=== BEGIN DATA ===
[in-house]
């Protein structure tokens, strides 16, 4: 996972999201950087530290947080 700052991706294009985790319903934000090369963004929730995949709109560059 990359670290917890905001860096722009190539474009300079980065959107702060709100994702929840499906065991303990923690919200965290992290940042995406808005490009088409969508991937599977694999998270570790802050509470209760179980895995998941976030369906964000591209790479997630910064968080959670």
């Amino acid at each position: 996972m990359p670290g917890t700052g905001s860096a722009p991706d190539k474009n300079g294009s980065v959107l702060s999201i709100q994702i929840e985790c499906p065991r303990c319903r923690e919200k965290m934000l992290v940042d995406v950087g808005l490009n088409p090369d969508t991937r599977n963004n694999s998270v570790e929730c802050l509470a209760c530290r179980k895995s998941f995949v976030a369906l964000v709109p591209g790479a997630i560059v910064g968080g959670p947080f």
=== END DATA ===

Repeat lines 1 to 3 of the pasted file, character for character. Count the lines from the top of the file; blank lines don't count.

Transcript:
[in-house]
């Protein structure tokens, strides 16, 4: 996972999201950087530290947080 700052991706294009985790319903934000090369963004929730995949709109560059 990359670290917890905001860096722009190539474009300079980065959107702060709100994702929840499906065991303990923690919200965290992290940042995406808005490009088409969508991937599977694999998270570790802050509470209760179980895995998941976030369906964000591209790479997630910064968080959670």
């Amino acid at each position: 996972m990359p670290g917890t700052g905001s860096a722009p991706d190539k474009n300079g294009s980065v959107l702060s999201i709100q994702i929840e985790c499906p065991r303990c319903r923690e919200k965290m934000l992290v940042d995406v950087g808005l490009n088409p090369d969508t991937r599977n963004n694999s998270v570790e929730c802050l509470a209760c530290r179980k895995s998941f995949v976030a369906l964000v709109p591209g790479a997630i560059v910064g968080g959670p947080f």